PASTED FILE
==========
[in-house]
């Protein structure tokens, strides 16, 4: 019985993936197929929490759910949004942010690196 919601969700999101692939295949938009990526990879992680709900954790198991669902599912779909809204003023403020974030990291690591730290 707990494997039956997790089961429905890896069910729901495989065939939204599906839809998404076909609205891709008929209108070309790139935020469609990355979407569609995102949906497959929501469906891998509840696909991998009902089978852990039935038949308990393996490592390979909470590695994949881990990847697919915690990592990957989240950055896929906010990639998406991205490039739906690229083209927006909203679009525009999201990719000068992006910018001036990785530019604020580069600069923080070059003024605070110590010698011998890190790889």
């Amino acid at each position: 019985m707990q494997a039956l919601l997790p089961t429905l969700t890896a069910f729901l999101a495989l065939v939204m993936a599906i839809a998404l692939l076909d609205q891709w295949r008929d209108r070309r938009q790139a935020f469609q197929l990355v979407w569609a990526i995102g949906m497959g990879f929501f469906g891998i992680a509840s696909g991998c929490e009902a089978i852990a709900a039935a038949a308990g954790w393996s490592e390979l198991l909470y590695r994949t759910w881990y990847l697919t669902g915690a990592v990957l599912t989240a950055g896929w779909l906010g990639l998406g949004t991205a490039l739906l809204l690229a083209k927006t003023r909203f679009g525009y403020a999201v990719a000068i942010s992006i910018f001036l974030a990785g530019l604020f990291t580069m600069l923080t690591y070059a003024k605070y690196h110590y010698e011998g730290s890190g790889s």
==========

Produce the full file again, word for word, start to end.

[in-house]
């Protein structure tokens, strides 16, 4: 019985993936197929929490759910949004942010690196 919601969700999101692939295949938009990526990879992680709900954790198991669902599912779909809204003023403020974030990291690591730290 707990494997039956997790089961429905890896069910729901495989065939939204599906839809998404076909609205891709008929209108070309790139935020469609990355979407569609995102949906497959929501469906891998509840696909991998009902089978852990039935038949308990393996490592390979909470590695994949881990990847697919915690990592990957989240950055896929906010990639998406991205490039739906690229083209927006909203679009525009999201990719000068992006910018001036990785530019604020580069600069923080070059003024605070110590010698011998890190790889």
């Amino acid at each position: 019985m707990q494997a039956l919601l997790p089961t429905l969700t890896a069910f729901l999101a495989l065939v939204m993936a599906i839809a998404l692939l076909d609205q891709w295949r008929d209108r070309r938009q790139a935020f469609q197929l990355v979407w569609a990526i995102g949906m497959g990879f929501f469906g891998i992680a509840s696909g991998c929490e009902a089978i852990a709900a039935a038949a308990g954790w393996s490592e390979l198991l909470y590695r994949t759910w881990y990847l697919t669902g915690a990592v990957l599912t989240a950055g896929w779909l906010g990639l998406g949004t991205a490039l739906l809204l690229a083209k927006t003023r909203f679009g525009y403020a999201v990719a000068i942010s992006i910018f001036l974030a990785g530019l604020f990291t580069m600069l923080t690591y070059a003024k605070y690196h110590y010698e011998g730290s890190g790889s």